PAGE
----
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Member postings for not done it yet

Here is a list of all the postings not done it yet has made in our forums. Click on a thread name to jump to the thread.

Thread: Tightening a Threaded Bolt
01/09/2021 18:24:54
Posted by john halfpenny on 01/09/2021 16:24:55:

From memory, shouldn't it be a shouldered bolt, ie plain portion larger od than the threaded portion?

That is what is shown on the illustration? I would not expect a high tensile bolt to be threaded right up to the head.

Thread: Newman Motor Star To Delta?
01/09/2021 18:19:15

Not quite what the man told, I think. The power will be about 60% for 230V star as if driven at 400V star from the mains supply. But that power would be at 50Hz and normal motor speed. Power is Torque x RPM and, as that line on the graph is straight, the power will be about 60% of the 400V rating, power will drop as RPM decreases if the torque remains constant.

With a 230V output VFD, the motor power will be the same (at 50Hz) - as if the motor were wired star @ 400V @50Hz.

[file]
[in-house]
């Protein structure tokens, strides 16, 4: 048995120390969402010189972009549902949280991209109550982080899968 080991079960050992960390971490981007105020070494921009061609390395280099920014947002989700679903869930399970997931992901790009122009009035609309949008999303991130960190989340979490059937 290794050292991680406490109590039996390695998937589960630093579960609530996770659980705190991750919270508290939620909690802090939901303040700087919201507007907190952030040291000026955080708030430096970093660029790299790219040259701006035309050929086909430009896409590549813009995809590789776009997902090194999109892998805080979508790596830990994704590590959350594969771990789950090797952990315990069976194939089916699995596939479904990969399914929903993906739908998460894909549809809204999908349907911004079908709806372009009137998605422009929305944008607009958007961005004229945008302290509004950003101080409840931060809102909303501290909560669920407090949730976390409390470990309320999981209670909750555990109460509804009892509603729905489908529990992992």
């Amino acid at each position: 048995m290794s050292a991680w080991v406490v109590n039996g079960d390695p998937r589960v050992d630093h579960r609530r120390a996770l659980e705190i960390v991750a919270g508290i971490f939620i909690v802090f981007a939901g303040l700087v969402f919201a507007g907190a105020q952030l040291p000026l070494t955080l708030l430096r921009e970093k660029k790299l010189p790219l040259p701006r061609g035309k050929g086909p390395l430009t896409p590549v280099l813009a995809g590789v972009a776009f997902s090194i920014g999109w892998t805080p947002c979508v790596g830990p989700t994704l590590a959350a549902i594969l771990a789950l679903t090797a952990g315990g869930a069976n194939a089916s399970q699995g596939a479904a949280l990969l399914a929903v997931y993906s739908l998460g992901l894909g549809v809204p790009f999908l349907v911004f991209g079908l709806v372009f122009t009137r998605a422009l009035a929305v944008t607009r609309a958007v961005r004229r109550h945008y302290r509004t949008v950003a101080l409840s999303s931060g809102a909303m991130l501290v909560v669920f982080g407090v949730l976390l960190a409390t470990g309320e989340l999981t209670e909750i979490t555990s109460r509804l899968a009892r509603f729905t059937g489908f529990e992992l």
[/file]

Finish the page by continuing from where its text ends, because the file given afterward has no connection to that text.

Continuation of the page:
Power of the motor @230V single phase in star configuration would be nominal motor power divided by the square root of three, so just under that 60%.

Thread: Tightening a Threaded Bolt
01/09/2021 11:30:18

First question: Is the bolt the original or what is its origin - like was it purchased from mini spares on that part number?

Thread: Overheated Drill
31/08/2021 22:27:35

Looks like a half inch chuck, so expecting a lot, especially without a pilot. Likely nowhere for the drillings to go caused the stalling? As we used to say ‘expecting a boy to do a man’s job’.

Not all SDS drills are equal, btw. Couldn’t even get a spare trigger switch for a TitanTTB278, recently.

Thread: Scribing with verniers
31/08/2021 22:11:40

I know it's kind of wrong, but...

Says it all, really. Do you use your micrometers as ‘G’ clamps? Cheap digi or vernier maybe, but not a proper Mitutoyo!

The scribed line can only be most precise with zero overlap on the casting edge, so might just as well use odd leg calipers to do the job (if a rough line) or a proper scribe.

Thread: Cutting Brass Sheet
31/08/2021 22:03:41

I used a tool similar to THIS to rough cut about 3m of 0.8-1mm thick aluminium t’other day. My tool is years old and has glass reinforced handles, I think. It can cut straight or gentle curves but I only use it occasionally for light duty work - I would generally use a powered nibbler.

It was easy once I could ‘help’ the kerf by gently pulling it up (it tends to roll the kerf, otherwise)I don’t think I would buy a silverline tool, mind.

Knipex looks like the proper tool, silverline a cheap knock-off.

27/08/2021 16:20:14
Posted by Mick B1 on 27/08/2021 14:59:26: